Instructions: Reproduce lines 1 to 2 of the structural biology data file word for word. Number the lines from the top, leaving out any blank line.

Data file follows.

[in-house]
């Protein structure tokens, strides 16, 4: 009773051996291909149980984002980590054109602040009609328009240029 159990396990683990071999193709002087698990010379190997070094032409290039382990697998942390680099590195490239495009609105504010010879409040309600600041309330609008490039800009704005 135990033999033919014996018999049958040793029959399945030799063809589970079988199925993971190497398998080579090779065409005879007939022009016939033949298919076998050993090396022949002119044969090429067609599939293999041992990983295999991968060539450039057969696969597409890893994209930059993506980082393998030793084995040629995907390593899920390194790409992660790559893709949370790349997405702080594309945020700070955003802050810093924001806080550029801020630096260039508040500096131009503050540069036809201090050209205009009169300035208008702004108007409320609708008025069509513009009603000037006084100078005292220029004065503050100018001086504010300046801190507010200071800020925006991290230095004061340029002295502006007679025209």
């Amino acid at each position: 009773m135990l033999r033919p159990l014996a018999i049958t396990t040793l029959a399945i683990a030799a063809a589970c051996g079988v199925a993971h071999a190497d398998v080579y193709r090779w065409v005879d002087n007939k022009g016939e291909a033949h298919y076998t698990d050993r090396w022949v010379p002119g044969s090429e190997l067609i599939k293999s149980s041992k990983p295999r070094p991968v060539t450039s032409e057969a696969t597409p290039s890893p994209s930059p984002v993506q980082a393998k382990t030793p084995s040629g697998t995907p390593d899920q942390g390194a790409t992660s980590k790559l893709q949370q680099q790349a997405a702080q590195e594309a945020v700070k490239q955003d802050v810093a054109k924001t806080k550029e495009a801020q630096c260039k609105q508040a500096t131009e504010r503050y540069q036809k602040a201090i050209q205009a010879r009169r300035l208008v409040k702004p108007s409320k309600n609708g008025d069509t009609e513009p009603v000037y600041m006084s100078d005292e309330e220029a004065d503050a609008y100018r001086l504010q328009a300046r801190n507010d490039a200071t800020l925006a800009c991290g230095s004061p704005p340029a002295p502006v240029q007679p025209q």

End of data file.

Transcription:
[in-house]
């Protein structure tokens, strides 16, 4: 009773051996291909149980984002980590054109602040009609328009240029 159990396990683990071999193709002087698990010379190997070094032409290039382990697998942390680099590195490239495009609105504010010879409040309600600041309330609008490039800009704005 135990033999033919014996018999049958040793029959399945030799063809589970079988199925993971190497398998080579090779065409005879007939022009016939033949298919076998050993090396022949002119044969090429067609599939293999041992990983295999991968060539450039057969696969597409890893994209930059993506980082393998030793084995040629995907390593899920390194790409992660790559893709949370790349997405702080594309945020700070955003802050810093924001806080550029801020630096260039508040500096131009503050540069036809201090050209205009009169300035208008702004108007409320609708008025069509513009009603000037006084100078005292220029004065503050100018001086504010300046801190507010200071800020925006991290230095004061340029002295502006007679025209």